The 13 funniest military memes of the week
Instagram, AgehaTokyo

15. Somehow you always manage to save just enough cash to get you back to base

The 13 funniest military memes of the week
Flickr, BriYYZ

16. You know you missed your stop when signs are no longer in English

The 13 funniest military memes of the week
Flickr, François Rejeté

17. Luckily, the Japanese people are very friendly

The 13 funniest military memes of the week
Giphy

18. MWR (Morale Welfare and Recreation) trips are great for holding on to your money, exploring Japan and staying out of trouble. You could visit Kyoto …

The 13 funniest military memes of the week
Kiyomizu-dera (清水寺), Kyoto, Kyoto prefecture, Japan. Image: Wikimedia

19. … climb Mount Fuji …

The 13 funniest military memes of the week
Image: US Navy

20. … or take an epic snowboarding trip to Nagano

The 13 funniest military memes of the week
Image: Orvelin Valle, We Are The Mighty

21. And you know how to make the best of a liberty incident

The 13 funniest military memes of the week
VAW-115 barracks party. (Photo: Orvelin Valle, We Are The Mighty)

Articles

4 lopsided battles lost because of excessive pride

Leading a massive military force must be a huge ego booster for its commander. Wielding that much military power in one place has to make anyone feel confident of victory. Still, it’s always important to check yourself before you wreck yourself because even history’s greatest leaders can fall victim to hubris. 

In Pulp Fiction, Marcellus Wallace was right when he said “Pride only hurts you, it never helps.” It’s amazing how generally wise and experienced leaders can fail because their own overconfidence undermines that wisdom and experience. Here are four cautionary tales along those lines.  

1. The Battle of Red Cliffs (208 AD)

The 13 funniest military memes of the week
A mural showing chariots and cavalry, from Dahuting Tomb of the late Eastern Han Dynasty (Wikimedia Commons)

This battle is not just monumental for its outcome, but also for who was involved, where it took place and how the battle was won. It happened on the Yangtze River in 208 AD during China’s Three Kingdoms period. It was also one of the largest naval battles in history, if not the largest. It pit legendary Chinese warlord Cao Cao, who wanted to unify China under his rule, against an alliance of two other greats from Chinese history, Liu Bei and Sun Quan. 

The two sides first met at Xiakou, but Cao Cao’s rush to meet his enemies pushed his army too hard and they were forced to retreat to Wulin. There, the two sides met on the water, with Cao Cao’s 250,000 men (who were largely not sailors) aboard a massive fleet of chained-together ships. The allies opposite had a force of 50,000 marines. 

When the fighting started, the allies had replaced the men and material aboard a number of boats with scarecrows, kindling, and fatty oil and sailed right at Cao Cao’s flotilla. His men fired fire arrows at the ships, which set them on fire. When they approached Cao Cao’s ships, they exploded, setting fire to his ships. Half his men were lost and the warlord was forced to retreat.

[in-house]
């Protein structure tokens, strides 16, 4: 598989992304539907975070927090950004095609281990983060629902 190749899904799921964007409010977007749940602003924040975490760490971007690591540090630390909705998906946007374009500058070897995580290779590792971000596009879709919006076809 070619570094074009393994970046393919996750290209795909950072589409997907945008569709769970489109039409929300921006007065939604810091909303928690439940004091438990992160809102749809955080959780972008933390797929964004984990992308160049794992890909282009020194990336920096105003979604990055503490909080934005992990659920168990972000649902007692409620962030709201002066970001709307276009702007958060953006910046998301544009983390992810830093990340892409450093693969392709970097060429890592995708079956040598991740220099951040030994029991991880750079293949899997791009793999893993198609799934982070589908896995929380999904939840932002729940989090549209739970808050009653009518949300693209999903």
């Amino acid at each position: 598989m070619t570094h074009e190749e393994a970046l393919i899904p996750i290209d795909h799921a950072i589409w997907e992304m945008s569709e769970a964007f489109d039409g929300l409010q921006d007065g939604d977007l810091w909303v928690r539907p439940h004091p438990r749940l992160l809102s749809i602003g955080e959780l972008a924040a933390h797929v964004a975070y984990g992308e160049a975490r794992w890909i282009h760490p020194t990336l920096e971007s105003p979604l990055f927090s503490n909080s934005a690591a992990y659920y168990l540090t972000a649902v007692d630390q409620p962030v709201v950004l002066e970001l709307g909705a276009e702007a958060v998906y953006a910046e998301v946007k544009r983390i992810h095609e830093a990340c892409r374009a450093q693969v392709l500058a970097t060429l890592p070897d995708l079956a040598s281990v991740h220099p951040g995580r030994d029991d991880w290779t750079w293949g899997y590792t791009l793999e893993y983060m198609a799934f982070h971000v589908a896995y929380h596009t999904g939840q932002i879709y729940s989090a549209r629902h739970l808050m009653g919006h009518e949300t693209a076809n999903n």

2. The Battle of Carrhae (53 BC)

The 13 funniest military memes of the week
Relief of a mounted Parthian archer (Wikimedia Commons)

Greed and ego claimed the loser at Carrhae. Marcus Licinius Crassus believed that he could overwhelm the Parthians at Carrhae at the head of 43,000 legionnaires. He was looking for an easy win that would give him the same military glory enjoyed by the other members of his triumvirate, Julius Caesar and Pompey the Great, while expanding the Roman treasury. Instead, it was one of the worst losses of all time. 

The Roman legions were literally showered with thousands of arrows from mobile Parthian horse archers. The deadly rain sliced through the Roman lines and when they moved to retreat, they were met by Parthian cataphracts, heavy horse cavalry with long spears. Crassus and the Roman leadership met with the Parthians to discuss surrender terms, but were killed instead. 20,000 legionnaires were killed in the fighting and 10,000 more were taken prisoner. The Parthian losses were so minimal, they weren’t recorded. 

3. The Battle of Morgarten (1315)

The 13 funniest military memes of the week
Illustration of the Battle of Morgarten by Johannes Stumpf (Wikimedia Commons)

In 1315, the Habsburgs were divided among two camps for who would claim the title of Holy Roman Emperor. To assert its military dominance over three Swiss cantons who had recently sacked a monastery to assert their own autonomy, Habsburg Duke Leopold I led 9,000 of the family’s best troops to put them back in their place and capture an easy route to Italy. It didn’t work out the way he planned. 

Instead of crushing the Swiss Confederates, who only mustered 1,500 poorly armed peasants, they marched through a bottleneck at Morgarten Pass, which put the army between a mountain and a swamp. As the tightly-packed Habsburgs marched through, the Swiss dropped rocks and arrows at them, devastating the elite knights. When they moved to retreat, they ran into the force of peasants who slaughtered 1,500 of them and scattered the rest to the winds.